We use ASP.NET MVC's default Antiforgery technique. Recently a security company did a scan of a form and made note that they could use the same _RequestVerificationToken combination (cookie + hidden field) multiple times. Or how they put it: "The CSRF token in the body is validated on server side but is not revoked after use even though the server generates a new CSRF token."

After reading the documentation and multiple articles on the implementation of Antiforgery, it is my understanding that this is indeed possible as long as the session user matches the user in the tokens.

Part of their recommendation: "Such tokens should, at a minimum, be unique per user session" In my understanding this is already the case, except for anonymous users, correct?

My questions: Is this a security issue? How much of a risk is it? Is there a library that makes sure tokens are not reusable/invalidated.

If not, including an extra random token in session that will be reset on every request sounds like it would solve the issue.

  • I guess keeping it in session isn't such a good idea. You could keep requesting forms and the tokens would keep piling up till the session ends. – Swimburger May 29 '17 at 17:27
  • Unless you only use one, but then you can't fill out forms on multiple tabs. – Swimburger May 29 '17 at 17:39
  • I also put my question on the ASP.NET forum. – Swimburger May 31 '17 at 8:12
  • I believe this is the same error. stackoverflow.com/questions/17224060/… – Igor Paiva Jun 5 '17 at 10:42
  • @IgorPaiva I don't see how Seelnium is related to the question – Swimburger Jun 6 '17 at 9:42
up vote 3 down vote accepted

The customer eventually agreed that the Antiforgery implementation of ASP.NET is sufficient. Just for fun I wanted to extend Antiforgery to meet the invalidation requirement.

The Antiforgery library has one extensibility point: IAntiforgeryAdditionalDataProvider (Core) and IAntiForgeryAdditionalDataProvider (pre-Core)

In ASP.NET MVC (pre-Core) you can set this on startup.

using System.Web;
using System.Web.Helpers;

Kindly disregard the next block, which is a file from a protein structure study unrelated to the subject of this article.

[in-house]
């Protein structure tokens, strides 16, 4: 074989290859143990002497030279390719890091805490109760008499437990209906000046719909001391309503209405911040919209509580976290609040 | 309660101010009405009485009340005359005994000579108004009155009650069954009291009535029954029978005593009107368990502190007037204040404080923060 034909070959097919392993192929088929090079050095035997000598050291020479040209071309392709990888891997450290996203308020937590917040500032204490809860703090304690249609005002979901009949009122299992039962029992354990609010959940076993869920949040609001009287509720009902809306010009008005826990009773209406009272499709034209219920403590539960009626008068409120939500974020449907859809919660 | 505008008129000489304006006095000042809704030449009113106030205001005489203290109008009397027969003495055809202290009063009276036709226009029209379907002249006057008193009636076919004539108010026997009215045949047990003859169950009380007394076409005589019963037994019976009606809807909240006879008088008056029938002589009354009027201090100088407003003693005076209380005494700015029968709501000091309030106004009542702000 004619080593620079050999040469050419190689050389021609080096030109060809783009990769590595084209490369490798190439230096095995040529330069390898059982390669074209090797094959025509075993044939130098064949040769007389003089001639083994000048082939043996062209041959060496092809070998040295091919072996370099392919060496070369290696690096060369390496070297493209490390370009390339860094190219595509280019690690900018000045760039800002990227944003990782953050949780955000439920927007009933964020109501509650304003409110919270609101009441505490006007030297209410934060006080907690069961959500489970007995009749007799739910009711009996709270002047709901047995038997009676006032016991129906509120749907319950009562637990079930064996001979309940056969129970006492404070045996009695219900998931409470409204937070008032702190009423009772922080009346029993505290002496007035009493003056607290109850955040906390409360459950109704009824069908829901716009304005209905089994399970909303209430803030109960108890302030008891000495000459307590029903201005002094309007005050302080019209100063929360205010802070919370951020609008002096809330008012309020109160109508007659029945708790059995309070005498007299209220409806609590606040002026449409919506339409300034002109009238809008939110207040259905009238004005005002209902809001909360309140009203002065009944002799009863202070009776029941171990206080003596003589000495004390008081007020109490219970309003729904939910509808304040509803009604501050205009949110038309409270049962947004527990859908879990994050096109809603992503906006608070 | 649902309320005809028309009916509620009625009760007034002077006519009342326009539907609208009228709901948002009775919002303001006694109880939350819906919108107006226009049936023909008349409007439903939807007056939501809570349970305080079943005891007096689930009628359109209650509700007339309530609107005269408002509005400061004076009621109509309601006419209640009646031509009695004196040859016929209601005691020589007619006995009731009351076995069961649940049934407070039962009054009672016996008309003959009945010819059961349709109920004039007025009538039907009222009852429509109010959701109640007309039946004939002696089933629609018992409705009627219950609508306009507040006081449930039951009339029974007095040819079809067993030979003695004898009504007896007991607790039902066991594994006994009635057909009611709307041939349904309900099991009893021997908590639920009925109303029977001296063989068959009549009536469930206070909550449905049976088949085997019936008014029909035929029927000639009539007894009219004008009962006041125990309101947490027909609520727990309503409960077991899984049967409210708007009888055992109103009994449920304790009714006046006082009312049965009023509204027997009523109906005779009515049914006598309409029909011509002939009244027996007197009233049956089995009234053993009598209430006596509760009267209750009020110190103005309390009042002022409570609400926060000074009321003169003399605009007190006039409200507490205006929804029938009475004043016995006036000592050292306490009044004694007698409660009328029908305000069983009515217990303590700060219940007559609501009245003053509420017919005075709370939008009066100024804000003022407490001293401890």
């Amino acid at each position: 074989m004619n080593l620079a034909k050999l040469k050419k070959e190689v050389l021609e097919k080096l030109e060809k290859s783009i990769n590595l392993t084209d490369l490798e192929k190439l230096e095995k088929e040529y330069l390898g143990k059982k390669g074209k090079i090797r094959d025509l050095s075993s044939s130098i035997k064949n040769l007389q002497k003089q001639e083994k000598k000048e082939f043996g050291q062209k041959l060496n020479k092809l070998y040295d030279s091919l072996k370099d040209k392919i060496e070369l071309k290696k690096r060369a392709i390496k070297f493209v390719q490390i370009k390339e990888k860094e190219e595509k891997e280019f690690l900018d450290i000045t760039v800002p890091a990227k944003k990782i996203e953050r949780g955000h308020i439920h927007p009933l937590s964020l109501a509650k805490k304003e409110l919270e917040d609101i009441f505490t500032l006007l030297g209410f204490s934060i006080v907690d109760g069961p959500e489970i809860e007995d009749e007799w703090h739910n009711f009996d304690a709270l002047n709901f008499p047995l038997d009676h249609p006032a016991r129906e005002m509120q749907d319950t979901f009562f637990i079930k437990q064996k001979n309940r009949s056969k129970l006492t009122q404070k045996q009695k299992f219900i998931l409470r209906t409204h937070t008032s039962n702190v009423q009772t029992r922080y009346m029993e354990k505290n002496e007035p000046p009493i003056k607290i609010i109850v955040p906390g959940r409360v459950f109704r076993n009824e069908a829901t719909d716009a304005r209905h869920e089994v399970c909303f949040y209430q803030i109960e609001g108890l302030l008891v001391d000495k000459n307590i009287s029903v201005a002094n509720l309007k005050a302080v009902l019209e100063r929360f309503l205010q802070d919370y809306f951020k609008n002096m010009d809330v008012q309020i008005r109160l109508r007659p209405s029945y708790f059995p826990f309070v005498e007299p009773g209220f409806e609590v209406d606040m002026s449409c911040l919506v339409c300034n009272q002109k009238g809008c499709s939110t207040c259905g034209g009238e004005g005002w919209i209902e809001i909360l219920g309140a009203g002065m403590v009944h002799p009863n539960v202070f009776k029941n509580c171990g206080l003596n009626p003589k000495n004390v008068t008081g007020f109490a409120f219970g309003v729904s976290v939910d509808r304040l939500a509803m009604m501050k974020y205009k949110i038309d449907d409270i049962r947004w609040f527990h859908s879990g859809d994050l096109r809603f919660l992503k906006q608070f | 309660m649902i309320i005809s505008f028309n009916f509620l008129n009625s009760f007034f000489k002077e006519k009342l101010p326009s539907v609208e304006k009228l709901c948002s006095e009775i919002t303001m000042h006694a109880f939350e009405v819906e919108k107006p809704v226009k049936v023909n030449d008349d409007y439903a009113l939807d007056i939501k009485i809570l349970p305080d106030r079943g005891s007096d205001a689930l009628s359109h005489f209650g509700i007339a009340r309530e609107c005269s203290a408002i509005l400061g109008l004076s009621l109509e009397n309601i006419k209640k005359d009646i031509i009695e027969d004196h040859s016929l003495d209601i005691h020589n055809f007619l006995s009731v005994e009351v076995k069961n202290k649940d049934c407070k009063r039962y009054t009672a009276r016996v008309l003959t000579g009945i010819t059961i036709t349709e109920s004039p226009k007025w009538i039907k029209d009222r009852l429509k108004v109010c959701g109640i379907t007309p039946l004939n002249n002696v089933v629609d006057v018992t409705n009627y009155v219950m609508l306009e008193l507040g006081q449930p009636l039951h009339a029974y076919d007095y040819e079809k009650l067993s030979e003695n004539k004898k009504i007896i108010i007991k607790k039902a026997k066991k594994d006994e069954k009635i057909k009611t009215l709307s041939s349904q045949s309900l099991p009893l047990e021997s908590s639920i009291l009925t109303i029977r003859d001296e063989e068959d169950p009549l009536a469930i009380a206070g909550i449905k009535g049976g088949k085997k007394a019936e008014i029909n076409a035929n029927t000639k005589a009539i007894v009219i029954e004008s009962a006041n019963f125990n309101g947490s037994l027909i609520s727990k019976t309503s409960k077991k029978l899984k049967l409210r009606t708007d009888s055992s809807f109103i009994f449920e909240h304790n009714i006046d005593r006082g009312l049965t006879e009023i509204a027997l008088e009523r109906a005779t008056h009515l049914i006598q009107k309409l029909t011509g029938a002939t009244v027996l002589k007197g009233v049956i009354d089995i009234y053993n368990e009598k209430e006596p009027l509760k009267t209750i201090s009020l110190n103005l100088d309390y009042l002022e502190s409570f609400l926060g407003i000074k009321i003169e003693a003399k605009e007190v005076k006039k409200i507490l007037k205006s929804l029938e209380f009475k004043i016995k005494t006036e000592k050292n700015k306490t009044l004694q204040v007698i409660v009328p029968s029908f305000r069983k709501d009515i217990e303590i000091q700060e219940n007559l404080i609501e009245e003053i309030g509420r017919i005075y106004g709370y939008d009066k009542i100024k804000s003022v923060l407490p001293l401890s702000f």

// ...

namespace AntiForgeryStrategiesPreCore
{
    public class MvcApplication : HttpApplication
    {
        protected void Application_Start()
        {
            // ...
            AntiForgeryConfig.AdditionalDataProvider = new MyAdditionalDataProvider();
        }
    }
}

For ASP.NET Core you need to register your IAntiforgeryAdditionalDataProvider as a service. If you don't it will use the DefaultAntiforgeryAdditionalDataProvider (source) which does nothing.

using System;
using Microsoft.AspNetCore.Antiforgery;
using Microsoft.AspNetCore.Builder;
using Microsoft.AspNetCore.Hosting;
using Microsoft.Extensions.Configuration;
using Microsoft.Extensions.DependencyInjection;
using Microsoft.Extensions.Logging;

namespace AntiForgeryStrategiesCore
{
    // ...

    public class Startup
    {
        // This method gets called by the runtime. Use this method to add services to the container.
        public void ConfigureServices(IServiceCollection services)
        {
            services.AddSingleton<IAntiforgeryAdditionalDataProvider, SingleTokenAntiforgeryAdditionalDataProvider>();
            // ...
        }
    }

    // ...
}

Now you can add additional data to your Antiforgery token which will be encypted into your cookie and and form field. Here's a MVC Core example that holds on to a single token in Session, and removes it after usage.

using Microsoft.AspNetCore.Antiforgery;
using Microsoft.AspNetCore.Http;

namespace AntiForgeryStrategiesCore
{
    public class SingleTokenAntiforgeryAdditionalDataProvider : IAntiforgeryAdditionalDataProvider
    {
        private const string TokenKey = "SingleTokenKey";

        public string GetAdditionalData(HttpContext context)
        {
            var token = TokenGenerator.GetRandomToken();
            context.Session.SetString(TokenKey, token);
            return token;
        }

        public bool ValidateAdditionalData(HttpContext context, string additionalData)
        {
            var token = context.Session.GetString(TokenKey);
            context.Session.Remove(TokenKey);
            return token == additionalData;
        }
    }
}

This isn't recommended because when you open multiple tabs with multiple forms, only one of the forms will have the valid token in session, and the other will fail. That's why I made one that holds on to multiple tokens. You can find that AdditionalDataProvider and others on GitHub (Time based, Queue based).

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